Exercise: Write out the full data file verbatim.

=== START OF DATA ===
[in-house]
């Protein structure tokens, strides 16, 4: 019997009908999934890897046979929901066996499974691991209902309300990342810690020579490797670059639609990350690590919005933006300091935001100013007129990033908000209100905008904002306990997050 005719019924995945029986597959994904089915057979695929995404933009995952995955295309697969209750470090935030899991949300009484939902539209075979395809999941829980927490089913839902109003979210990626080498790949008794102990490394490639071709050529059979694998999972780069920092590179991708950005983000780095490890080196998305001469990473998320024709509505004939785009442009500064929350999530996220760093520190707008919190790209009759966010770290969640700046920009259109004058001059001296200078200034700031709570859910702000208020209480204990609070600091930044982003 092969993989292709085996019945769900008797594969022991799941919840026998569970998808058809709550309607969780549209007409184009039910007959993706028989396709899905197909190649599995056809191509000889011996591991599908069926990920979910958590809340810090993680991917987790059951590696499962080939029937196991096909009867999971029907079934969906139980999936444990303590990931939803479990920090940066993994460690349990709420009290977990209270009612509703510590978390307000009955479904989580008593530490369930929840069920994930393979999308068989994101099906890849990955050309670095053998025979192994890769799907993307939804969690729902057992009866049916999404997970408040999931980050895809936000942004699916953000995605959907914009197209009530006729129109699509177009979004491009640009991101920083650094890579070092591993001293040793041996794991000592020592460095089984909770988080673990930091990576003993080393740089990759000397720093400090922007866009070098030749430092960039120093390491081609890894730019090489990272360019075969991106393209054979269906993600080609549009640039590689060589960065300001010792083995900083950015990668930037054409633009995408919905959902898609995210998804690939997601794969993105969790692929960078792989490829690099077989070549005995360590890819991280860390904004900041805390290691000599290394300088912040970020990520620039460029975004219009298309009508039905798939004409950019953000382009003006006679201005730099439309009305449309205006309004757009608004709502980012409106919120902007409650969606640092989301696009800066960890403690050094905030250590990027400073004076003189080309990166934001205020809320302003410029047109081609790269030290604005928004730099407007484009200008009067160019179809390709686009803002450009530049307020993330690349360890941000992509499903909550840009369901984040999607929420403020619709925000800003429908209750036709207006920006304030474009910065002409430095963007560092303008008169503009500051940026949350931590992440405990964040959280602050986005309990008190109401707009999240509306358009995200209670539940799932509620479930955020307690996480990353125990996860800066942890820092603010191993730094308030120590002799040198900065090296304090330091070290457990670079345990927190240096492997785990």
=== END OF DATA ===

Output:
[in-house]
């Protein structure tokens, strides 16, 4: 019997009908999934890897046979929901066996499974691991209902309300990342810690020579490797670059639609990350690590919005933006300091935001100013007129990033908000209100905008904002306990997050 005719019924995945029986597959994904089915057979695929995404933009995952995955295309697969209750470090935030899991949300009484939902539209075979395809999941829980927490089913839902109003979210990626080498790949008794102990490394490639071709050529059979694998999972780069920092590179991708950005983000780095490890080196998305001469990473998320024709509505004939785009442009500064929350999530996220760093520190707008919190790209009759966010770290969640700046920009259109004058001059001296200078200034700031709570859910702000208020209480204990609070600091930044982003 092969993989292709085996019945769900008797594969022991799941919840026998569970998808058809709550309607969780549209007409184009039910007959993706028989396709899905197909190649599995056809191509000889011996591991599908069926990920979910958590809340810090993680991917987790059951590696499962080939029937196991096909009867999971029907079934969906139980999936444990303590990931939803479990920090940066993994460690349990709420009290977990209270009612509703510590978390307000009955479904989580008593530490369930929840069920994930393979999308068989994101099906890849990955050309670095053998025979192994890769799907993307939804969690729902057992009866049916999404997970408040999931980050895809936000942004699916953000995605959907914009197209009530006729129109699509177009979004491009640009991101920083650094890579070092591993001293040793041996794991000592020592460095089984909770988080673990930091990576003993080393740089990759000397720093400090922007866009070098030749430092960039120093390491081609890894730019090489990272360019075969991106393209054979269906993600080609549009640039590689060589960065300001010792083995900083950015990668930037054409633009995408919905959902898609995210998804690939997601794969993105969790692929960078792989490829690099077989070549005995360590890819991280860390904004900041805390290691000599290394300088912040970020990520620039460029975004219009298309009508039905798939004409950019953000382009003006006679201005730099439309009305449309205006309004757009608004709502980012409106919120902007409650969606640092989301696009800066960890403690050094905030250590990027400073004076003189080309990166934001205020809320302003410029047109081609790269030290604005928004730099407007484009200008009067160019179809390709686009803002450009530049307020993330690349360890941000992509499903909550840009369901984040999607929420403020619709925000800003429908209750036709207006920006304030474009910065002409430095963007560092303008008169503009500051940026949350931590992440405990964040959280602050986005309990008190109401707009999240509306358009995200209670539940799932509620479930955020307690996480990353125990996860800066942890820092603010191993730094308030120590002799040198900065090296304090330091070290457990670079345990927190240096492997785990």